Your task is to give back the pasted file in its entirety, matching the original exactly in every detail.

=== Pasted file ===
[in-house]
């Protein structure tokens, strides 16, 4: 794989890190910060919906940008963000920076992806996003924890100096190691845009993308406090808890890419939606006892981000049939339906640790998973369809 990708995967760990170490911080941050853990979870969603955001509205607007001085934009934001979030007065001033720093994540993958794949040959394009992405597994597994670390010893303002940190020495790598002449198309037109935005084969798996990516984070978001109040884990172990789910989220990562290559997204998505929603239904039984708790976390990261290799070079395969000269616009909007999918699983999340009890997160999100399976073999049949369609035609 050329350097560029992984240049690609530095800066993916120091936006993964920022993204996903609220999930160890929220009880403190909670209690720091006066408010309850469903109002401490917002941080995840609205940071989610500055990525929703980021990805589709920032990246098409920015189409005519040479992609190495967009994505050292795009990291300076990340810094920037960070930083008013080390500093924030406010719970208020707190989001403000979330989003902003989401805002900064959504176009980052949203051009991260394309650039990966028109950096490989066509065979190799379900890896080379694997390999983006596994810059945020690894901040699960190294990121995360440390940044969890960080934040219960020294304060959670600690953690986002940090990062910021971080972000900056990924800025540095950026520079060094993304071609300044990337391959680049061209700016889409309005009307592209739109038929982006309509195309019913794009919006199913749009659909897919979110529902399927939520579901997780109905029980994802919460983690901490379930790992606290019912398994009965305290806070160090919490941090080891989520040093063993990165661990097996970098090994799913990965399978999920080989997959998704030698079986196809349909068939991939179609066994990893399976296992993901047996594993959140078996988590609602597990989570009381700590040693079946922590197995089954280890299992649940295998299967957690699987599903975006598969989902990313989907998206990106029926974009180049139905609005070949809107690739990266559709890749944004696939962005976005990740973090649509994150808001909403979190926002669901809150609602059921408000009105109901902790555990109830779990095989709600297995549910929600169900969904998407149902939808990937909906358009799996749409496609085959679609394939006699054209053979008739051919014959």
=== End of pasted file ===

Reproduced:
[in-house]
């Protein structure tokens, strides 16, 4: 794989890190910060919906940008963000920076992806996003924890100096190691845009993308406090808890890419939606006892981000049939339906640790998973369809 990708995967760990170490911080941050853990979870969603955001509205607007001085934009934001979030007065001033720093994540993958794949040959394009992405597994597994670390010893303002940190020495790598002449198309037109935005084969798996990516984070978001109040884990172990789910989220990562290559997204998505929603239904039984708790976390990261290799070079395969000269616009909007999918699983999340009890997160999100399976073999049949369609035609 050329350097560029992984240049690609530095800066993916120091936006993964920022993204996903609220999930160890929220009880403190909670209690720091006066408010309850469903109002401490917002941080995840609205940071989610500055990525929703980021990805589709920032990246098409920015189409005519040479992609190495967009994505050292795009990291300076990340810094920037960070930083008013080390500093924030406010719970208020707190989001403000979330989003902003989401805002900064959504176009980052949203051009991260394309650039990966028109950096490989066509065979190799379900890896080379694997390999983006596994810059945020690894901040699960190294990121995360440390940044969890960080934040219960020294304060959670600690953690986002940090990062910021971080972000900056990924800025540095950026520079060094993304071609300044990337391959680049061209700016889409309005009307592209739109038929982006309509195309019913794009919006199913749009659909897919979110529902399927939520579901997780109905029980994802919460983690901490379930790992606290019912398994009965305290806070160090919490941090080891989520040093063993990165661990097996970098090994799913990965399978999920080989997959998704030698079986196809349909068939991939179609066994990893399976296992993901047996594993959140078996988590609602597990989570009381700590040693079946922590197995089954280890299992649940295998299967957690699987599903975006598969989902990313989907998206990106029926974009180049139905609005070949809107690739990266559709890749944004696939962005976005990740973090649509994150808001909403979190926002669901809150609602059921408000009105109901902790555990109830779990095989709600297995549910929600169900969904998407149902939808990937909906358009799996749409496609085959679609394939006699054209053979008739051919014959």